Virtually every aircraft flown during the first decade of flight employed wood and fabric construction that included a large number of drag inducing items such as interplane struts, turnbuckles, flying wires and oversize landing gear.

BlackburnTopView-1000This built in drag results in slower fight speeds and adverse yaw as discussed earlier. Another impact from drag is a greatly reduced glide capability during landing approach or engine failure.  This needs to be understood by the modeler.  The fix is to anticipate how your aircraft behaves at slow speeds or engine out and fly accordingly.

A great example of an extremely high-drag aircraft is the 1908 Sig Demoiselle. This is perhaps the most “draggy” model I have ever flown.  Sig did a great job outlining these flight characteristics in the building manual.  The drag of the Demoiselle is so pronounced that you need half power to complete a normal landing flare.  The model will simply stop flying and drop to the ground if power is reduced to idle while at approach airspeed.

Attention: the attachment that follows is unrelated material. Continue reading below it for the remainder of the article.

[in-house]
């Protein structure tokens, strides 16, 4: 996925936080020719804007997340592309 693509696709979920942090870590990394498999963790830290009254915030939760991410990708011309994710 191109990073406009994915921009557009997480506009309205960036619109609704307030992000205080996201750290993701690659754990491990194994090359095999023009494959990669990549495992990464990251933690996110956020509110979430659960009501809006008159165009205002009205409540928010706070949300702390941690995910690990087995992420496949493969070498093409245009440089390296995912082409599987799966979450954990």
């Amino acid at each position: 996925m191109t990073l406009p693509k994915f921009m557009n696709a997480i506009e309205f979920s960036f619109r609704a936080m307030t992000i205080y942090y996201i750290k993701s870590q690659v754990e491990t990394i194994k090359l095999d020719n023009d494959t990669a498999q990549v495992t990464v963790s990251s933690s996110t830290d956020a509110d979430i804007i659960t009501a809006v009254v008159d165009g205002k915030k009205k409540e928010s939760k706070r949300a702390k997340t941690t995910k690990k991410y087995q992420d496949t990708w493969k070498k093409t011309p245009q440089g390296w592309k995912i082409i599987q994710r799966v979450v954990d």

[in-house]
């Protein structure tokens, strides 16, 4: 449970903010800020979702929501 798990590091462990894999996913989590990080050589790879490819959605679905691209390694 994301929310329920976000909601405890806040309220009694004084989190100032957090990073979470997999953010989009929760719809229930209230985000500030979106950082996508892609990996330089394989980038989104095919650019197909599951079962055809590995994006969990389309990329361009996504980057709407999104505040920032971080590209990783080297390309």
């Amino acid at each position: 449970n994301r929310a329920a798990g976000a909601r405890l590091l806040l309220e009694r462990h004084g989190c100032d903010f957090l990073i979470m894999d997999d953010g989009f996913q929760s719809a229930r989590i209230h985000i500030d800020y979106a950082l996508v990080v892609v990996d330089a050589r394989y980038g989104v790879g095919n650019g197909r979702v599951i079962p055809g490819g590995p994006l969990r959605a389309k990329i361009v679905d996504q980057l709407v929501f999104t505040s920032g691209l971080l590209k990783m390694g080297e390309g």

Sig offered a useful technique to learn how to deal with the drag challenge. For your first flights plan on taking off straight ahead and climbing a foot of two from the ground, and then very gradually reduce power, lower the nose and land straight ahead.  Once this maneuver is mastered you can proceed with shallow turns left and right. This was sound advice as you could see instantly the Demoiselle’s abrupt drop in altitude with the most modest reduction of power.

The model plane designer can use several techniques to counter any adverse flight characteristics of early aircraft. As we discussed the challenge of a heavy and underpowered engine is easily countered with today’s lightweight power sources.